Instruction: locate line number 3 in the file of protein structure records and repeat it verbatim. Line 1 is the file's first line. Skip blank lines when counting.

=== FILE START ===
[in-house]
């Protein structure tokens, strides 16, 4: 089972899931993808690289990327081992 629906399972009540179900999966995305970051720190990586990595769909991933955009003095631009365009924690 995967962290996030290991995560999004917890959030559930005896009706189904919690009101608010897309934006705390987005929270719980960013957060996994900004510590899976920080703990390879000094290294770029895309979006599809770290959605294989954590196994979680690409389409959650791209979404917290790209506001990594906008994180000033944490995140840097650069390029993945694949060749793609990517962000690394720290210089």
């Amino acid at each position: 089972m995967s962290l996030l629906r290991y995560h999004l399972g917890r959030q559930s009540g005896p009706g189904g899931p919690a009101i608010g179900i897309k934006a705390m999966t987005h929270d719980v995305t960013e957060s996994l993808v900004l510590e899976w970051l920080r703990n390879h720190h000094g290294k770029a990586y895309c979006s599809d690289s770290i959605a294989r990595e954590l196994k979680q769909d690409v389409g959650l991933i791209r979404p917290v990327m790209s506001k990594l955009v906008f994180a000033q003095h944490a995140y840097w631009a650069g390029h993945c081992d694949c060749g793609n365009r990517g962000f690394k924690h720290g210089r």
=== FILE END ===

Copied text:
């Amino acid at each position: 089972m995967s962290l996030l629906r290991y995560h999004l399972g917890r959030q559930s009540g005896p009706g189904g899931p919690a009101i608010g179900i897309k934006a705390m999966t987005h929270d719980v995305t960013e957060s996994l993808v900004l510590e899976w970051l920080r703990n390879h720190h000094g290294k770029a990586y895309c979006s599809d690289s770290i959605a294989r990595e954590l196994k979680q769909d690409v389409g959650l991933i791209r979404p917290v990327m790209s506001k990594l955009v906008f994180a000033q003095h944490a995140y840097w631009a650069g390029h993945c081992d694949c060749g793609n365009r990517g962000f690394k924690h720290g210089r």